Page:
T lymphocyte sub-populations in rheumatoid arthritis
A variety of immunopathological findings indicate the involvement of the immune system in rheumatoid arthritis (RA), a disease of unknown origin. The finding of large numbers of T cells in the inflamed rheumatoid synovium1,2 and the effect of T cell depletion by ductus thoracicus drainage during the course of the disease3 suggests a role of the T lymphocyte in the pathogenesis of the disease. Recently human T lymphocytes have been classified4 into two sub-populations with regard to the presence of receptors for immunoglobulin M or G. T lymphocytes with receptors for IgM (Tμ) contain a population of cells capable of enhancing immunoglubulin (Ig) synthesis by PWM stimulated B lymphocytes, whereas T cells with receptors for IgG (Tγ) can suppress Ig synthesis in the same assay.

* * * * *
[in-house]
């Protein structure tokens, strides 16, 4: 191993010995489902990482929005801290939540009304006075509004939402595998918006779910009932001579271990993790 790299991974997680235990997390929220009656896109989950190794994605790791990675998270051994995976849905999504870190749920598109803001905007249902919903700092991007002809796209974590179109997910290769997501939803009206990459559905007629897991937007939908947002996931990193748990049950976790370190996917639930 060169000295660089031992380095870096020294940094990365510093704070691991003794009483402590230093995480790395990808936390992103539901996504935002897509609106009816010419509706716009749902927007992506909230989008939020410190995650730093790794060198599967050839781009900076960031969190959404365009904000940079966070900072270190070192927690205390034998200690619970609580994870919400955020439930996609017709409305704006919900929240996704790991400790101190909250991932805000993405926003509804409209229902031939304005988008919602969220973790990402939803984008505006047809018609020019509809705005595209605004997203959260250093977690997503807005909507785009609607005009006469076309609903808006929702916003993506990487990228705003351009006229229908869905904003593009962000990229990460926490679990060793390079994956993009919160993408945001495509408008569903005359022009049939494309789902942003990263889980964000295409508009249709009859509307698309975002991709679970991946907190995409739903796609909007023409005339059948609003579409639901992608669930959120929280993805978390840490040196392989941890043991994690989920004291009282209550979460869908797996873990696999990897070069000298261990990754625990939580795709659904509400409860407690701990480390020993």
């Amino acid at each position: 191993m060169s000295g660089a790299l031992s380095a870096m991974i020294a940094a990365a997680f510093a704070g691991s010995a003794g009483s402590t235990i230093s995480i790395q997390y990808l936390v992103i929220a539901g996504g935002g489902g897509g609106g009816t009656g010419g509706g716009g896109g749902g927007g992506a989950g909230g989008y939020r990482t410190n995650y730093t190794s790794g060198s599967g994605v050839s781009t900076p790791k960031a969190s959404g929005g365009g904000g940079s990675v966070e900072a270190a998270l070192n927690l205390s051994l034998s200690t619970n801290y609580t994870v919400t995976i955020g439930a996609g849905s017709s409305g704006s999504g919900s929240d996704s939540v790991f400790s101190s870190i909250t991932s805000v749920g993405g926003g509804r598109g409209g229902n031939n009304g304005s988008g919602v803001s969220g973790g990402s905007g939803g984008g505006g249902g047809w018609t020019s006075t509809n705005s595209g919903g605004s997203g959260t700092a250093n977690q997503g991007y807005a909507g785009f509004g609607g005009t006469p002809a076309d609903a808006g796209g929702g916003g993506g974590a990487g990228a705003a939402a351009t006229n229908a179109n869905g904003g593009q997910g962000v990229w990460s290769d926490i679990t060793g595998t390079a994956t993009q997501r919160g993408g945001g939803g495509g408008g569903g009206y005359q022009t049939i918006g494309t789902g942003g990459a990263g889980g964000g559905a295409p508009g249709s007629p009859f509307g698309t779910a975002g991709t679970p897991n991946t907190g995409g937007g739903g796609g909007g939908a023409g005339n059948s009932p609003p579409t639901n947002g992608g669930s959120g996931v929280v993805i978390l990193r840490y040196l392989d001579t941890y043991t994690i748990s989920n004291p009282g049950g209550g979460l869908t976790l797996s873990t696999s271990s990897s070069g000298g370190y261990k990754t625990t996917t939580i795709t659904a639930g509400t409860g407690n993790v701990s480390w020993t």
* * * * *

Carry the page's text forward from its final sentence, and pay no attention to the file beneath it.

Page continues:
KeywordsRheumatoid Arthritis Rheumatoid Arthritis Patient Juvenile Rheumatoid Arthritis Progressive Systemic Sclerosis Rheumatoid Arthritis Serum
Unable to display preview. Download preview PDF.
- 1.Bovel, J. A. van and Paget, S. A. (1875). Predominantly T cell infiltrate in rheumatoid synovial membranes. N. Engl. J. Med., 293, 517Google Scholar
- 7.Borel, Y., Strelkaukas, A. J. Calley, R. T. and Schlossman, S. F. (1979). AntiTcellantibody and loss of suppressor T cell in juvenile rheumatoid arthritis. Arthritis Rheum., 23, 595Google Scholar